- and an ex-Ofsted chief has returned to the classroom.
Finger of blame at Treasury for photo leak
Downing Street insiders are pointing the finger of suspicion at Treasury officials for the damaging leak of a photograph showing Boris Johnson, his wife Carrie and advisers enjoying cheese and wine during lockdown. Sources inside Number 10 have pointed out that the picture appears to have been taken from a veranda reached from a first-floor function room that was being used by Chancellor Rishi Sunak’s team and which overlooks the Prime Minister’s garden. Chief Reporter Robert Mendick reports who is in the picture that triggered accusations from both sides.
‘My parents have ditched me for Christmas’
The cancellation of last Christmas was tough and bitterly disappointing, but it was supposed to be a one-off. This year, to save us from tears, we’d spend it with someone special. Or so we thought. The reality is proving somewhat different. With a lack of clarity on the rules, people are taking matters into their own hands. While some are ready to press “go” on festivities, others have begun to pull back. Rosa Silverman and Eleanor Steafel speak to people caught in the Covid conundrum whose loved-ones are cancelling their plans “just to be on the safe side”.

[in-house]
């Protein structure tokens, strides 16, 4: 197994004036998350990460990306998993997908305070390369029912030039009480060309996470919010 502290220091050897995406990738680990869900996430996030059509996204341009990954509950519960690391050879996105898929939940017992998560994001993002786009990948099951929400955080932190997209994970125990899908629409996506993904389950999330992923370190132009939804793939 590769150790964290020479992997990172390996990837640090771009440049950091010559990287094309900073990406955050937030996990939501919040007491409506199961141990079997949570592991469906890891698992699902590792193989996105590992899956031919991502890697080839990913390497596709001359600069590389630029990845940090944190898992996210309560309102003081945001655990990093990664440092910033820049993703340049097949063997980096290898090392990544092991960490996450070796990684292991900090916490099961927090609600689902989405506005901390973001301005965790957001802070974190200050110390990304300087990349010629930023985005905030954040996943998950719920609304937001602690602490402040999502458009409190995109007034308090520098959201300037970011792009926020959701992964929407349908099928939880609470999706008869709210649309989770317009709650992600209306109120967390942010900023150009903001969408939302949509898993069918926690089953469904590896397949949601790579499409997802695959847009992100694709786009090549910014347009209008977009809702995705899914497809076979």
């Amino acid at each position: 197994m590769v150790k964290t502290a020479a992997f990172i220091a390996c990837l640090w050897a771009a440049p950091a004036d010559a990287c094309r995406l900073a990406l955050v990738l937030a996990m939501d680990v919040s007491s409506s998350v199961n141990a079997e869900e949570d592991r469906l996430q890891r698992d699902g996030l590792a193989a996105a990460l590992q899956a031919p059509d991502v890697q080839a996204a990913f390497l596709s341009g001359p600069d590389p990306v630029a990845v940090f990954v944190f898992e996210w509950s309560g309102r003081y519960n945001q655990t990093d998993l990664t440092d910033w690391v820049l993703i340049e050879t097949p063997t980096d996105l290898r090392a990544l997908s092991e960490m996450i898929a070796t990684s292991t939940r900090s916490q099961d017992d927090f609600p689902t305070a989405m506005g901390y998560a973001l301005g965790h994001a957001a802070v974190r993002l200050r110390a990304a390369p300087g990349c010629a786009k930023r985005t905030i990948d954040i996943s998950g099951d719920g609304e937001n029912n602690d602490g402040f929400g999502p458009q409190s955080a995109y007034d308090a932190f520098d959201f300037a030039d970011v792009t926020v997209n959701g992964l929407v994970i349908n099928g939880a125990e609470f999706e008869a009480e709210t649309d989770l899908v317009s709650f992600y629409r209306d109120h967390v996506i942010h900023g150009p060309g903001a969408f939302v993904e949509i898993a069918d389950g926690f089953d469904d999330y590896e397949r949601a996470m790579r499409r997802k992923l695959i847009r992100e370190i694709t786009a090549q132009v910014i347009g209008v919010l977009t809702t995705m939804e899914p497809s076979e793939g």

Daily dose of Matt
Also in the news: Today’s other headlines